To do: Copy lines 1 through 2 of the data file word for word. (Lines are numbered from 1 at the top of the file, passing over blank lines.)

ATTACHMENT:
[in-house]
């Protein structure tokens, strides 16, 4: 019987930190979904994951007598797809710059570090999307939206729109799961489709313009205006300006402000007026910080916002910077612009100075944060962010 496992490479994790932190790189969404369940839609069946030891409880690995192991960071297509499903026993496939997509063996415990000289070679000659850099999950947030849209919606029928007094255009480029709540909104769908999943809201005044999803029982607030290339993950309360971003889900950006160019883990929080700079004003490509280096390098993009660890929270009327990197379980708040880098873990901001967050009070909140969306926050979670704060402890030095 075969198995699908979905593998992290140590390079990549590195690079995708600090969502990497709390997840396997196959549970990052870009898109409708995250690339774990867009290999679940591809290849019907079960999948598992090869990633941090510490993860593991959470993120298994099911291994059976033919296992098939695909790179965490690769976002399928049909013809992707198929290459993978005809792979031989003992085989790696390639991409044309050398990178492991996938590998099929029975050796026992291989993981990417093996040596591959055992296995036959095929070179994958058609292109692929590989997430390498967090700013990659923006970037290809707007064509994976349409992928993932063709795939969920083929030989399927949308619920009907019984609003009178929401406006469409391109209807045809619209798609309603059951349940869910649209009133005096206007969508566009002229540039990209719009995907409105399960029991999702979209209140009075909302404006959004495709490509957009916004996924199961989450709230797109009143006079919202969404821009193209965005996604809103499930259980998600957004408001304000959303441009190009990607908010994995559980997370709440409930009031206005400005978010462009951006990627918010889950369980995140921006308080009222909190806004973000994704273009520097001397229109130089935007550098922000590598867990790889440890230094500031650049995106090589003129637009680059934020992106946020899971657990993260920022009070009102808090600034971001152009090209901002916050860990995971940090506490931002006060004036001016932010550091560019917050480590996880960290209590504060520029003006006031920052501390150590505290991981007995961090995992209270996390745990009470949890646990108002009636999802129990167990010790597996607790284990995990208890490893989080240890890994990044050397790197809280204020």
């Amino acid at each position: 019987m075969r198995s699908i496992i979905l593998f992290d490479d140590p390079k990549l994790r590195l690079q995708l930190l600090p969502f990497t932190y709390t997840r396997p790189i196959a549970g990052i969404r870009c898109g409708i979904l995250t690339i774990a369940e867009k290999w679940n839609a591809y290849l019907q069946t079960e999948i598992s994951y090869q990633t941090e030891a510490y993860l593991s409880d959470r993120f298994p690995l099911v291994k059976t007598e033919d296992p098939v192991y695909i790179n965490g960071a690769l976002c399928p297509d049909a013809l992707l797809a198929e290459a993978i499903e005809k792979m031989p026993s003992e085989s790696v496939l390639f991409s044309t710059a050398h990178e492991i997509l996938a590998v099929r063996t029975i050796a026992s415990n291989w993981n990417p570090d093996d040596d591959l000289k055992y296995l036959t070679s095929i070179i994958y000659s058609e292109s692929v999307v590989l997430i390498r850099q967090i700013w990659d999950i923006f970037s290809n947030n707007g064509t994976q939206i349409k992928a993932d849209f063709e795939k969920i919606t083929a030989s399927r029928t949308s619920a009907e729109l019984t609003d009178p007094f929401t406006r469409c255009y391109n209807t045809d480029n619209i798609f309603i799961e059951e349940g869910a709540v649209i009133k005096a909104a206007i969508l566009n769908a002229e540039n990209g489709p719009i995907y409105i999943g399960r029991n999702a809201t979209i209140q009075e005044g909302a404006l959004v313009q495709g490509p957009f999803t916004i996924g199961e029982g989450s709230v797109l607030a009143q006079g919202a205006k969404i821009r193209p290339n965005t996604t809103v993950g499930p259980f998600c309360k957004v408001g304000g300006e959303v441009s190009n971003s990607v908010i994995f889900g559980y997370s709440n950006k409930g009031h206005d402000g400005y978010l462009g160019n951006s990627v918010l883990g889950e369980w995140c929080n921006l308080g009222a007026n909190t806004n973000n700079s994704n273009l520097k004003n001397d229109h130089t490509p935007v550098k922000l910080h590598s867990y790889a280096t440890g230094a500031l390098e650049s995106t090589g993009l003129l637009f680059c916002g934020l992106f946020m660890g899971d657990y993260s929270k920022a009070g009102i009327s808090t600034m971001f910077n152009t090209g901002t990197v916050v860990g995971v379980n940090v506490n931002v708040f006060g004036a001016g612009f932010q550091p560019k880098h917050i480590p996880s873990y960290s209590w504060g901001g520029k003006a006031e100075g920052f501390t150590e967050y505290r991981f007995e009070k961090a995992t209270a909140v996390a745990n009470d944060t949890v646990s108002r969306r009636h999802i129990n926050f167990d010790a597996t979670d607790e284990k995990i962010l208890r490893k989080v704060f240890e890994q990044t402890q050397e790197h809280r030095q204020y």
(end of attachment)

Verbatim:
[in-house]
């Protein structure tokens, strides 16, 4: 019987930190979904994951007598797809710059570090999307939206729109799961489709313009205006300006402000007026910080916002910077612009100075944060962010 496992490479994790932190790189969404369940839609069946030891409880690995192991960071297509499903026993496939997509063996415990000289070679000659850099999950947030849209919606029928007094255009480029709540909104769908999943809201005044999803029982607030290339993950309360971003889900950006160019883990929080700079004003490509280096390098993009660890929270009327990197379980708040880098873990901001967050009070909140969306926050979670704060402890030095 075969198995699908979905593998992290140590390079990549590195690079995708600090969502990497709390997840396997196959549970990052870009898109409708995250690339774990867009290999679940591809290849019907079960999948598992090869990633941090510490993860593991959470993120298994099911291994059976033919296992098939695909790179965490690769976002399928049909013809992707198929290459993978005809792979031989003992085989790696390639991409044309050398990178492991996938590998099929029975050796026992291989993981990417093996040596591959055992296995036959095929070179994958058609292109692929590989997430390498967090700013990659923006970037290809707007064509994976349409992928993932063709795939969920083929030989399927949308619920009907019984609003009178929401406006469409391109209807045809619209798609309603059951349940869910649209009133005096206007969508566009002229540039990209719009995907409105399960029991999702979209209140009075909302404006959004495709490509957009916004996924199961989450709230797109009143006079919202969404821009193209965005996604809103499930259980998600957004408001304000959303441009190009990607908010994995559980997370709440409930009031206005400005978010462009951006990627918010889950369980995140921006308080009222909190806004973000994704273009520097001397229109130089935007550098922000590598867990790889440890230094500031650049995106090589003129637009680059934020992106946020899971657990993260920022009070009102808090600034971001152009090209901002916050860990995971940090506490931002006060004036001016932010550091560019917050480590996880960290209590504060520029003006006031920052501390150590505290991981007995961090995992209270996390745990009470949890646990108002009636999802129990167990010790597996607790284990995990208890490893989080240890890994990044050397790197809280204020």